What are the types of printers

Here are the different types of printers:

Wheel
printers They are impact and character printers. The printing head is made up of a metal wheel that contains the different types of molds on the outside. The wheel moves perpendicular to the paper along a metal shaft or rod parallel to the roller where the paper sits. The wheel is continually turning, and as the type to be written passes in front of the ink ribbon, a hammer is fired from the back of the paper, causing the character to be printed in ink on the paper.

Once the character is written, the wheel scrolls along the rod, to its right, or moves to the next line. These printers are deprecated.

Daisy
printers These are print quality printers, however they are relatively slow. The characters are modeled on the widest (outermost) part of the sectors (petals) of a metal or plastic wheel in the shape of a daisy.

The daisy forms part of the printhead. A motor positions the daisy sheet of the character to be printed in front of the ink ribbon, hitting the petal against the ribbon with a hammer, writing the character on the paper. The character set can be easily changed by simply replacing the daisy.

They are analogous to typewriters. They are currently out of use.

Matrix or needle
printers These printers, also called dot matrix printers, are the most used with microcomputers and small computer systems. The characters are formed by means of a matrix of needles. The needles hit the ink ribbon, transferring the points corresponding to the fired needles to the paper.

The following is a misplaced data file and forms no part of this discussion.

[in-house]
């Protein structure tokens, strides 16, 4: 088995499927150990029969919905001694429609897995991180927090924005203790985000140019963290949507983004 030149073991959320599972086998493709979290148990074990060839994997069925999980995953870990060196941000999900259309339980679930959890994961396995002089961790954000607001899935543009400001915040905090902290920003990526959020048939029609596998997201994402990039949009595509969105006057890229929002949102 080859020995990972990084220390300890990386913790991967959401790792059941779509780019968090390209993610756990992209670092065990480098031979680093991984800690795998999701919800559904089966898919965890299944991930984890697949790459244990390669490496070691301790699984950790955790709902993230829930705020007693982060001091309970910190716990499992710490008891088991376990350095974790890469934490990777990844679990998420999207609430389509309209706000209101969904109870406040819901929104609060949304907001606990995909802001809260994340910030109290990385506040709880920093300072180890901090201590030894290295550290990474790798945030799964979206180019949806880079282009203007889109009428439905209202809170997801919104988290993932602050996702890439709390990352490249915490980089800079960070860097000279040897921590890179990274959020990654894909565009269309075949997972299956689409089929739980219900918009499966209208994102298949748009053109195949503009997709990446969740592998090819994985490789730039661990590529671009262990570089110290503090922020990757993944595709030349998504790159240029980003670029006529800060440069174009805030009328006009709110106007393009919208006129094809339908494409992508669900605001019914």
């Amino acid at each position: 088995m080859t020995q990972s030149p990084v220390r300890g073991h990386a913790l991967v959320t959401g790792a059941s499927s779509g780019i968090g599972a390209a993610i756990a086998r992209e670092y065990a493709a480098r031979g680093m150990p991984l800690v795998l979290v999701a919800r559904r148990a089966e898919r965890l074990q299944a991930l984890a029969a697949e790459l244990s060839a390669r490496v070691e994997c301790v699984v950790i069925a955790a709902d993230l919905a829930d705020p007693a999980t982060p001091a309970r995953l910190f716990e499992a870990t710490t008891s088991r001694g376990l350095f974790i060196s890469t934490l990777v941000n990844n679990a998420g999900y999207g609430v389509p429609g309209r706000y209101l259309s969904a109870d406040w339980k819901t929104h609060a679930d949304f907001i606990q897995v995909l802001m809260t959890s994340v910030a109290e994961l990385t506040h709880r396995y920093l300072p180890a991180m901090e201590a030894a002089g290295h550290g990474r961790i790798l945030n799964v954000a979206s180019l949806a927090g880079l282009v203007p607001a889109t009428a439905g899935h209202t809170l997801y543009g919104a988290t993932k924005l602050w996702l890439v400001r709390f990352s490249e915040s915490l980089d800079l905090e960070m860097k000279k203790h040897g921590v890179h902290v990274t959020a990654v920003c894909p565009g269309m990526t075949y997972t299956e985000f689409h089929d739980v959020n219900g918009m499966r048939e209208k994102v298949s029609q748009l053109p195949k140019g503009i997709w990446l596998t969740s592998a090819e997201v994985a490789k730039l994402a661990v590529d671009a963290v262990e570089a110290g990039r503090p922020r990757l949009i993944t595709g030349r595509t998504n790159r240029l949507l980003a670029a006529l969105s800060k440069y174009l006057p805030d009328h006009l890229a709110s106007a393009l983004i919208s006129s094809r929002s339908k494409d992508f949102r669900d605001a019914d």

The characters, therefore, are dotted, their quality being much lower than the continuous characters produced by a daisy chain printer. However, some models of matrix printers present the possibility of writing in semi-print quality. To do this, the characters are rewritten with the points slightly displaced, overlapping those of the second impression with those of the first, giving a greater appearance of continuity.

Drum printers
We can find, within these printers, two types:

  • Compact drum.
  • Wheel drum.

Both types are line and impact printers.
The compact drum printer contains a cylindrical metal part whose length matches the width of the paper. On the external surface of the cylinder or drum, the character sets are modeled in circumferences, these being repeated as many times as printing positions of a line. The drum is constantly rotating, and when a generatrix corresponding to a certain letter is positioned, the «A» for example, all the «A» of the line are printed simultaneously.
Wheel drum printers are similar, only each circumference can rotate independently. All the characters of the printing line are written at the same time, each type being previously positioned in its correct position.

Instead of an ink ribbon, these printers usually use a piece of inked cloth the width of the paper.

Bar printers
The characters are molded on a steel bar that moves from left to right at high speed, oscillating in front of the line to be written. The character set is repeated several times (usually three). When the molds of the characters to be printed are positioned in front of the positions in which they have to remain on the paper, some hammers are fired behind it, thus printing the line.

The number of hammers matches the number of characters per line.

Chain printers
The fundamentals are exactly the same as for bar printers. Now the characters are engraved on the links of a chain. The chain is closed and constantly turning at high speed in front of the ink ribbon.

Thermal printers
They are similar to needle printers. A special heat-sensitive paper is used that blackens when heat is applied.

The heat is transferred from the head through a matrix of small resistances in which, when an electric current passes through them, they heat up, forming the dots on the paper.

These printers can be:
Character: The lines are printed with a moving head.